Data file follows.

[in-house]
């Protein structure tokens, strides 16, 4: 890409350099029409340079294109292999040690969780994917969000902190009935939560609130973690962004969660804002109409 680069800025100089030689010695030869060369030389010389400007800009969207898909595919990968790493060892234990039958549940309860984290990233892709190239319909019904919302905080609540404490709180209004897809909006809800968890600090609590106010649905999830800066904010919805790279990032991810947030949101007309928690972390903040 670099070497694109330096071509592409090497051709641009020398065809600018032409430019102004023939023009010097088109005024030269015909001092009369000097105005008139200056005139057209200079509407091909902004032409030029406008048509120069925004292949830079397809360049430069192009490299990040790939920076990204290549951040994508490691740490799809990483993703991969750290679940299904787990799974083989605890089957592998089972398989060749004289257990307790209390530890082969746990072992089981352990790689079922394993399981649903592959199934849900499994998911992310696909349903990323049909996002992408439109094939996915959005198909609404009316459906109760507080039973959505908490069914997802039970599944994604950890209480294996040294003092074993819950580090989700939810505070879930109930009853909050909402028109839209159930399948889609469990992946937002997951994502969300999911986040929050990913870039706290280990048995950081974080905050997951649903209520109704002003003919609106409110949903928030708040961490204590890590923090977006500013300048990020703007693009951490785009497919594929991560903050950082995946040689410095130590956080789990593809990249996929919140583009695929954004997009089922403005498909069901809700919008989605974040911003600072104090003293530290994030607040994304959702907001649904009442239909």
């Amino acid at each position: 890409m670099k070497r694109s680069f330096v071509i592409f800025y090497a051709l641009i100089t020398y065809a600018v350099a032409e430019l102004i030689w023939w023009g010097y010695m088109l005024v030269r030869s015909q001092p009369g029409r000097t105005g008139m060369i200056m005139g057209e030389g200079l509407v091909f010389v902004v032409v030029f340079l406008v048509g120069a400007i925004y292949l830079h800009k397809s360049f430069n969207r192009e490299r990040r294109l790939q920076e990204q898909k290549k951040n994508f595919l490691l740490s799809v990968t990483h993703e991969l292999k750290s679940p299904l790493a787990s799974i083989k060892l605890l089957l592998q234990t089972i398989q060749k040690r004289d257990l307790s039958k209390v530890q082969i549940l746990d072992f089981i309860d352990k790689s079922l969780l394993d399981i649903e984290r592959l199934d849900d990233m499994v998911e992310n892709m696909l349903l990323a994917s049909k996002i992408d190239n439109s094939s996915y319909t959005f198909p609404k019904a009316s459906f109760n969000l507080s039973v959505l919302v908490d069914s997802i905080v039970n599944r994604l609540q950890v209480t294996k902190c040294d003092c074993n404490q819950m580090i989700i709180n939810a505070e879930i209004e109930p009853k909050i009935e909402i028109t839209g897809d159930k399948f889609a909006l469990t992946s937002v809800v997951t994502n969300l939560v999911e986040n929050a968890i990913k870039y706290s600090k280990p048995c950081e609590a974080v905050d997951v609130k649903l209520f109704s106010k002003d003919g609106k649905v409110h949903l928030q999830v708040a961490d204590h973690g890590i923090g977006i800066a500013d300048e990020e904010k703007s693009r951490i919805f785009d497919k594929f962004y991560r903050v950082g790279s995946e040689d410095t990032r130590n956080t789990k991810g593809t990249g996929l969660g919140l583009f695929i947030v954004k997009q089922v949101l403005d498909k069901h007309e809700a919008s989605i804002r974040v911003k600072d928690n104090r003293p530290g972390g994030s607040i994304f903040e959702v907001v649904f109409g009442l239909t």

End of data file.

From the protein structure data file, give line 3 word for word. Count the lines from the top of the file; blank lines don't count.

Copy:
């Amino acid at each position: 890409m670099k070497r694109s680069f330096v071509i592409f800025y090497a051709l641009i100089t020398y065809a600018v350099a032409e430019l102004i030689w023939w023009g010097y010695m088109l005024v030269r030869s015909q001092p009369g029409r000097t105005g008139m060369i200056m005139g057209e030389g200079l509407v091909f010389v902004v032409v030029f340079l406008v048509g120069a400007i925004y292949l830079h800009k397809s360049f430069n969207r192009e490299r990040r294109l790939q920076e990204q898909k290549k951040n994508f595919l490691l740490s799809v990968t990483h993703e991969l292999k750290s679940p299904l790493a787990s799974i083989k060892l605890l089957l592998q234990t089972i398989q060749k040690r004289d257990l307790s039958k209390v530890q082969i549940l746990d072992f089981i309860d352990k790689s079922l969780l394993d399981i649903e984290r592959l199934d849900d990233m499994v998911e992310n892709m696909l349903l990323a994917s049909k996002i992408d190239n439109s094939s996915y319909t959005f198909p609404k019904a009316s459906f109760n969000l507080s039973v959505l919302v908490d069914s997802i905080v039970n599944r994604l609540q950890v209480t294996k902190c040294d003092c074993n404490q819950m580090i989700i709180n939810a505070e879930i209004e109930p009853k909050i009935e909402i028109t839209g897809d159930k399948f889609a909006l469990t992946s937002v809800v997951t994502n969300l939560v999911e986040n929050a968890i990913k870039y706290s600090k280990p048995c950081e609590a974080v905050d997951v609130k649903l209520f109704s106010k002003d003919g609106k649905v409110h949903l928030q999830v708040a961490d204590h973690g890590i923090g977006i800066a500013d300048e990020e904010k703007s693009r951490i919805f785009d497919k594929f962004y991560r903050v950082g790279s995946e040689d410095t990032r130590n956080t789990k991810g593809t990249g996929l969660g919140l583009f695929i947030v954004k997009q089922v949101l403005d498909k069901h007309e809700a919008s989605i804002r974040v911003k600072d928690n104090r003293p530290g972390g994030s607040i994304f903040e959702v907001v649904f109409g009442l239909t």